My dad’s motto for parenting was don’t lie, or do drugs; if you do, you can leave. I didn’t “do” drugs until I was 21. I’m not going to lie, it was awesome.
Having anxiety kept me from phasing through the experimental drug stage when most of my high school was. Also that thing my dad said. Well, I needed a place to live.
I loved control, and when I saw my high friends, they looked calm, and happy. I don’t believe, in that state, they would recognize danger anywhere. Someone had to be the designated den mother. I didn’t mind.
Years later, on a night when someone finally peer pressured me enough, I caved. You know when you’re the token drug-free girl, and you say “FINE – Let’s DO this,” people get amped. In fact, without even asking for a volunteer, my roommate offered to be my “drug guide.”
I agreed to be led around, but I had rules. Strict, sign-a-contract agreement rules. We were going to ingest mushrooms. Magic ones.
Yeah, I didn’t start with gateway drugs, I went right for the pipe.
Rule 1: ” When, with no hesitation, I say call 911, you DO IT. You don’t ask why, laugh or say I’m dramatic, you get me to the ER and pump my stomach, because I’ve CHANGED my mind.”
Pretty much that’s it. Otherwise, let’s have fun.
I split a small cow patty shaped chocolate biscuit that had mushrooms mixed in. What you can’t guarantee is how much drug is in each portion. I’m sure I ate 75% of the whole.
Bottoms up, or choke it down. Either way, I leapt off my safety ledge.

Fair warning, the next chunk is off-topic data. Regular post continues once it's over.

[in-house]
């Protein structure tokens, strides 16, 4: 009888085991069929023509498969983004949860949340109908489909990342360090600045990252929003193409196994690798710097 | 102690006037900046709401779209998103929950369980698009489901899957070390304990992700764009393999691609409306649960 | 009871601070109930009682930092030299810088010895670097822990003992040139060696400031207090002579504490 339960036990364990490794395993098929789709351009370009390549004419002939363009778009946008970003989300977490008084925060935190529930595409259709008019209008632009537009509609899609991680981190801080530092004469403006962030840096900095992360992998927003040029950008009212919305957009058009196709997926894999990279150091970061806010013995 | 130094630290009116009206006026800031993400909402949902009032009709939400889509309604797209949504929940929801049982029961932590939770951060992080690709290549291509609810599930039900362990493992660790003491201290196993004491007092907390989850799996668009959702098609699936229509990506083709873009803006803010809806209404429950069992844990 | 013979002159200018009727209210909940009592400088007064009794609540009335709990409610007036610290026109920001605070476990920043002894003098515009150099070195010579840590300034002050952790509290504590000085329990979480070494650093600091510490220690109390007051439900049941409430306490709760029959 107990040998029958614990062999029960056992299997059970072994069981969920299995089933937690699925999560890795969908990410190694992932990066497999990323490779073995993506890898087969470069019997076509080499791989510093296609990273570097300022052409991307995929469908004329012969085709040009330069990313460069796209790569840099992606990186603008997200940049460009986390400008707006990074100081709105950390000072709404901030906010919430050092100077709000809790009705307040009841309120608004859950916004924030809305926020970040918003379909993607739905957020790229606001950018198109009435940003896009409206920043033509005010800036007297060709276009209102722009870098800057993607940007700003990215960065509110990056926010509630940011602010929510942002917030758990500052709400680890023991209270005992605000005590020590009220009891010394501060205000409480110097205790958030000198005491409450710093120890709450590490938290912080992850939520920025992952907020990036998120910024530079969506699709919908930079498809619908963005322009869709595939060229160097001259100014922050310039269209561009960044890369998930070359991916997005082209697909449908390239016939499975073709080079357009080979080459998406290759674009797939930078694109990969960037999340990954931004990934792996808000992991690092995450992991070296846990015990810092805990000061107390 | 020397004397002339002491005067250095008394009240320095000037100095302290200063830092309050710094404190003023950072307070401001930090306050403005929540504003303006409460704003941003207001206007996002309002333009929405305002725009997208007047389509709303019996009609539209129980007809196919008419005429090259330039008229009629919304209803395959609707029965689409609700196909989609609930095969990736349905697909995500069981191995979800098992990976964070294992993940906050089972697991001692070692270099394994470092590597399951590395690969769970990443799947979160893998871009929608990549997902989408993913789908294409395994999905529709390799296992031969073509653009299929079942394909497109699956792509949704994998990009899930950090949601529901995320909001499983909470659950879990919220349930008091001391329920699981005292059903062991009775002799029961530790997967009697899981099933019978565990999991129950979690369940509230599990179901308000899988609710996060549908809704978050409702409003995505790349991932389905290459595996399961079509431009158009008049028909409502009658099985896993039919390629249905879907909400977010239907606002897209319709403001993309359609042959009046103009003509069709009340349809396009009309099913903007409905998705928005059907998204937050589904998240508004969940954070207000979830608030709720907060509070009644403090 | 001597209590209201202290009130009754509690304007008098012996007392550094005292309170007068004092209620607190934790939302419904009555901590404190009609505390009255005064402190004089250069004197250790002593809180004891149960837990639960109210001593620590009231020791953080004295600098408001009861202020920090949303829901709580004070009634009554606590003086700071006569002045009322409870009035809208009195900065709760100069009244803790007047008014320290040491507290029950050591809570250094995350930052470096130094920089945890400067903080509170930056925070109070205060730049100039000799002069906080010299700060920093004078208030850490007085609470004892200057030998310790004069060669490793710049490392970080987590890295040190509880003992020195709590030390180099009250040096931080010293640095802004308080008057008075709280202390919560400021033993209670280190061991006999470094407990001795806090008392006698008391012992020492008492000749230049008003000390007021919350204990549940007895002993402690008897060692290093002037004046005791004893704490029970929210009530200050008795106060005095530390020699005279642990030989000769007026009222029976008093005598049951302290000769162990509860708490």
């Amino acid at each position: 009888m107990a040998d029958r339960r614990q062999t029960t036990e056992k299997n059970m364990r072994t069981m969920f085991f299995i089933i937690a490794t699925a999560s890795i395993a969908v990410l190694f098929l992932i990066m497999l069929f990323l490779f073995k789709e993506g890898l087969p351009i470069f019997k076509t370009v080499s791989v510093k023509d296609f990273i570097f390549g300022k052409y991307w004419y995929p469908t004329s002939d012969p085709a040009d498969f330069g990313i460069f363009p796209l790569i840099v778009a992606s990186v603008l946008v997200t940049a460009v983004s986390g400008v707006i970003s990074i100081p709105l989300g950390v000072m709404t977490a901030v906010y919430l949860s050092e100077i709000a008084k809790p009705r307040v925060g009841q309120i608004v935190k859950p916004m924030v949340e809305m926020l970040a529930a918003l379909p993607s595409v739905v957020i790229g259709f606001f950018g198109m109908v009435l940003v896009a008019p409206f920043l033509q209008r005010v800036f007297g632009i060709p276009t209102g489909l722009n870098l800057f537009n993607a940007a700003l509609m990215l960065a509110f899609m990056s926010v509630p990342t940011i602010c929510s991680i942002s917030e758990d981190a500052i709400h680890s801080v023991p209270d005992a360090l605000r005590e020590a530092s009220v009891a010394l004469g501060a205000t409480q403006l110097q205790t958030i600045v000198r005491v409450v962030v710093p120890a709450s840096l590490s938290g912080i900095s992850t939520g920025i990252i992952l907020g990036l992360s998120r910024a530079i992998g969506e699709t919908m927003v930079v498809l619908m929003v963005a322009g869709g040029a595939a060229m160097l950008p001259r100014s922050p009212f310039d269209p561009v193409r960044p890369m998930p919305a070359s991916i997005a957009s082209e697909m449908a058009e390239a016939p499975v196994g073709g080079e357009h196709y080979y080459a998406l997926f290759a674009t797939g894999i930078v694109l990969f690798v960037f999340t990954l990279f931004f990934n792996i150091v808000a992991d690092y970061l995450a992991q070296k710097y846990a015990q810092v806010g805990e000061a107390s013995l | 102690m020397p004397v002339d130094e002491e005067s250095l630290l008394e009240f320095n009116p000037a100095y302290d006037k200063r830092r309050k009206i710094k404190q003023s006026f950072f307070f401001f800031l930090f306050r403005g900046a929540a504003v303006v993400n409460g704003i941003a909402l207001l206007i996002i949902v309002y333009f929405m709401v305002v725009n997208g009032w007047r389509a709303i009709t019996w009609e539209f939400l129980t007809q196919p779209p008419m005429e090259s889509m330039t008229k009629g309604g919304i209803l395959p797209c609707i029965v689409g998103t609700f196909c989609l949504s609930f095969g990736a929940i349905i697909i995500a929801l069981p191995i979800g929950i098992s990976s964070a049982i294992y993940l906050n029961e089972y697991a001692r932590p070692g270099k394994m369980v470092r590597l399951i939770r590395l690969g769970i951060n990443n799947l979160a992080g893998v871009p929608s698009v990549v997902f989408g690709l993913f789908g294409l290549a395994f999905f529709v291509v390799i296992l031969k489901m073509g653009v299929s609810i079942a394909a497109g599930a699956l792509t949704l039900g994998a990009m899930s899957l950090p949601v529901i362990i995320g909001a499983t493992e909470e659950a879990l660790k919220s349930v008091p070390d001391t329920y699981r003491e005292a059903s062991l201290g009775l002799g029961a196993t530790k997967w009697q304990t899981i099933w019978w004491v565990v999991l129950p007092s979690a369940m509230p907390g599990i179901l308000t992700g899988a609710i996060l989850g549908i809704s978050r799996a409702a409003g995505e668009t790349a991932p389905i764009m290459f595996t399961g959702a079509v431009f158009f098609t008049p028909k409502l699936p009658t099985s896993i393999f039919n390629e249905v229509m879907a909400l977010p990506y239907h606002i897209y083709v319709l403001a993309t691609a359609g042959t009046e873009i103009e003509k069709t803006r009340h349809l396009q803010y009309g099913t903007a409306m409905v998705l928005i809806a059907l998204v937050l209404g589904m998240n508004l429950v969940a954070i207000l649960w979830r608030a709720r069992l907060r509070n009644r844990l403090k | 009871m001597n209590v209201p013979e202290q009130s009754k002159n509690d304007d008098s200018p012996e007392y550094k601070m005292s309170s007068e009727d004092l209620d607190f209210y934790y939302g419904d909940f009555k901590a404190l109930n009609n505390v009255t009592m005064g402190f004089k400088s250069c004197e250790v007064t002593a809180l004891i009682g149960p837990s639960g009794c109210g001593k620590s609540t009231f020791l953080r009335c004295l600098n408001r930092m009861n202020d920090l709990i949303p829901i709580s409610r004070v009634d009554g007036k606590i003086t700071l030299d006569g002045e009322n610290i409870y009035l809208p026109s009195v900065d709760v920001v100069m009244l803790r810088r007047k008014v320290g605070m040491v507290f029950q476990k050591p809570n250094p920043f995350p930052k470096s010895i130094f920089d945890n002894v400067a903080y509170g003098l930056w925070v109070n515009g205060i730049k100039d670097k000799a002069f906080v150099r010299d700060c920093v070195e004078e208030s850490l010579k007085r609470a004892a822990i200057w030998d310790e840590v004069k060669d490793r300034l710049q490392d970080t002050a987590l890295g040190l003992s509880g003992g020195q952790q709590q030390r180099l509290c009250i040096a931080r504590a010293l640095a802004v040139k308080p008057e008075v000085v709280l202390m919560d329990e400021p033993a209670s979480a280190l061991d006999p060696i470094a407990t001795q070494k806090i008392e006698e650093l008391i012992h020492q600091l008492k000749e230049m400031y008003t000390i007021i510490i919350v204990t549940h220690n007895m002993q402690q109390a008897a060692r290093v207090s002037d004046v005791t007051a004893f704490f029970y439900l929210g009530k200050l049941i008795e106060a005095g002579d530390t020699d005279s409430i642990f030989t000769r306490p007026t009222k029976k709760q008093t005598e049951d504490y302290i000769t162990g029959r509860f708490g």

Nothing happened for a good twenty minutes, which allowed my nervous system to calm down, and accept that drugs aren’t so bad. In fact, I was actually disappointed.
Until it hit.
My drug guide was so assuring and protective of me. He obviously knew me quite well and wasn’t going to ruin this huge moment in my life. Not realizing that in fact my brain had switched from “this ain’t so bad” to “high as a kite,” he sat with me and helped me write a letter.
Me: “I need to write a letter.”
Him: “Of course you do, and you should.”
I wrote something…on paper. Addressed it to YOU, flipped it over and made the return label ME.
Him: “Who is it for?”
Me: “They’ll know exactly who.”
Him: “Well then we should totally mail it.”
Me : (He’s a genius!!!) “YES! Let’s GO! But first I need to pack some stuff.”
I grabbed a large Ziploc bag and started scrounging for very important items that could not be left behind. Items such as a crocheted soap cozy, a gigantic lollipop, lip balm, and a dishcloth. My guide never judged. He simply allowed me my experience. I will always appreciate him for that.
We walked to the mailbox, which felt like an hour, even though it was at the end of my street. I didn’t know time could feel like that. I also didn’t know that when someone says, “Hey, doesn’t Detroit look like Gotham City?” the river would turn to velvet and the buildings would become gothic and villainous.
He took me on a thrilling adventure in my own neighbourhood. I saw the shiniest windows, the most precious spare change in my pocket and a scariest garden beast I’d even encountered.
I finally understood what all the fuss was about. Altering one’s mind completely fascinated me, but not enough to conquer my anxiety. Not once did I ask for an ambulance, but I didn’t mess with good fortune and chances, so that was the last time I “did drugs.”
Also I could be lying about that last part, but my dad may read this so… there’s that.